9 Do’s and Don'ts for Handling Ingrown Toenails

Ingrown toenails are a common issue in the salon. While techs are not permitted to treat this condition, nail pros can help prevent ingrown toenails.
Ingrown toenails are a common issue in the salon. While techs are not permitted to treat this condition, nail pros can help prevent ingrown toenails.

Pedicure season is here, and clients will be coming in droves for foot services.

Unfortunately, ingrown toenails are a common issue, causing clients pain and swelling, and sometimes leading to infection. While techs are not permitted to treat this condition, nail professionals can help prevent ingrown nails. Here, expert advice for averting this toenail bummer this summer.

1. DO remember, techs aren’t doctors.

"If a client presents an already ingrown nail, it’s not for the nail technician to touch," says Karen Hodges, co-owner of NailCare Academy in Fort Myers, Florida. “We are in the ‘beautification’ business only.”

However, after a client has been released from her physician’s care, techs can cosmetically address any foot- and nail-care issues.

2. DON’T service a client with inflammation, injury or infection.

Inspect the feet carefully before ever starting a service, says Hodges. If you witness any redness, swelling or weeping around the nail plate, don’t proceed with the pedicure. Refer them to a medical professional instead.

3. DO use the right tools.

Vicki Malo, president of the North American School of Podology in Toronto, Ontario, Canada, prefers flat-edge nippers (nothing with an angle) and slightly curved toenail clippers.

An ingrown nail file is another valuable tool; its thin tip with very fine grit can be used to smooth the nail’s curved edges. Watch the size of your tools, as well. For instance, using a too-large curette under the toenail can generate too much pressure, lifting the nail plate and creating an area ripe for fungus, says Malo.

4. DON’T cut the nail too short.

A client’s common reaction to an ingrown nail is to reach for the clippers and cut the nail short. However, now the outlying flesh of the toe can come up over the leading edge, forcing the nail downward into the sidewalls—causing an ingrown.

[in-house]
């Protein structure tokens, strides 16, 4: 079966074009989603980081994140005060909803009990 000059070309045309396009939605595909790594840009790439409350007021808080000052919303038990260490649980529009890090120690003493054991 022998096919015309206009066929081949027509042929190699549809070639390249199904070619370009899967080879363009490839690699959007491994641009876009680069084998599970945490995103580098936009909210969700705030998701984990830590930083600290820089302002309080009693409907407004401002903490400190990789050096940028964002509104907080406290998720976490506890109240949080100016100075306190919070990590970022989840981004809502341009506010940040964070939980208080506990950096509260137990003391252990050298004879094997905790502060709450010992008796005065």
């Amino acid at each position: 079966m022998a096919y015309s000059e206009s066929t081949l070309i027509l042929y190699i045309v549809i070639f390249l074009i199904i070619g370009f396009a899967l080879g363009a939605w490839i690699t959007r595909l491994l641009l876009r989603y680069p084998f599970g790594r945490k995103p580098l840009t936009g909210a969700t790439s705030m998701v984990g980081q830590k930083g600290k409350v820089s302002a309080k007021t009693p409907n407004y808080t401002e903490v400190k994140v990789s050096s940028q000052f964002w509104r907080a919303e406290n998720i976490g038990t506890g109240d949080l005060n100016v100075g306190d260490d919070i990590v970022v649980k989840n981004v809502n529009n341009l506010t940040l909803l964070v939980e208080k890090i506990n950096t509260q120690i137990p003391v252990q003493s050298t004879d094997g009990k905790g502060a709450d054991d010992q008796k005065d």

Hodges corrects this cycle by allowing the nail to grow long enough that it no longer digs into the distal portion of the toe. Before you can trim the nail properly, the nail should be long enough that trimming is possible, she says.

5. DO cut the nail in small cuts.

“Use small ‘nibbles’ as you work your way across the nail, rather than trying to take the length down in a single ‘bite,’" says Hodges.

Avoid flattening the nail, which can cause pain and splitting on the sides of the free edge, especially when nails are thick or tough.

6. DON’T cut into the corners.

The nail should be cut and filed straight across. Leave the corners alone so they grow out and away from the hyponychium, says Hodges.

That being said, sharp corners can cut into the skin, says Malo, so use a fine file to gently take the sharpness off the corners without rounding the nail.

7. DO care for the skin around the nail.

Keeping the area in the vicinity of the nail healthy, supple and properly moisturized can help prevent ingrowing, says Hodges.

Use an exfoliating scrub to keep calluses at bay and encourage clients to moisturize at home.

8. DON’T forget client education.

Discuss with your clients the importance of proper footwear.

Poorly fitting footwear or extremely pointed styles can push the toenails into the nail groove area, says Malo.

Also, remind clients to wear protective footwear, such as steel-toe boots, if working in an area where there’s a risk of injury.

9. DO get clients on a program for trimming their nails.

If a client is ingrown prone, get them to commit to eight weeks without trimming their nails at home and a total of three pedicure treatments that focus on growing out and reshaping the toenails, says Hodges.

“Giving a deadline helps, but I’ve found getting someone to do something for three weeks usually ingrains it into their lifestyle," Hodges adds.

This article was first published in the July 2017 issue of Nailpro.

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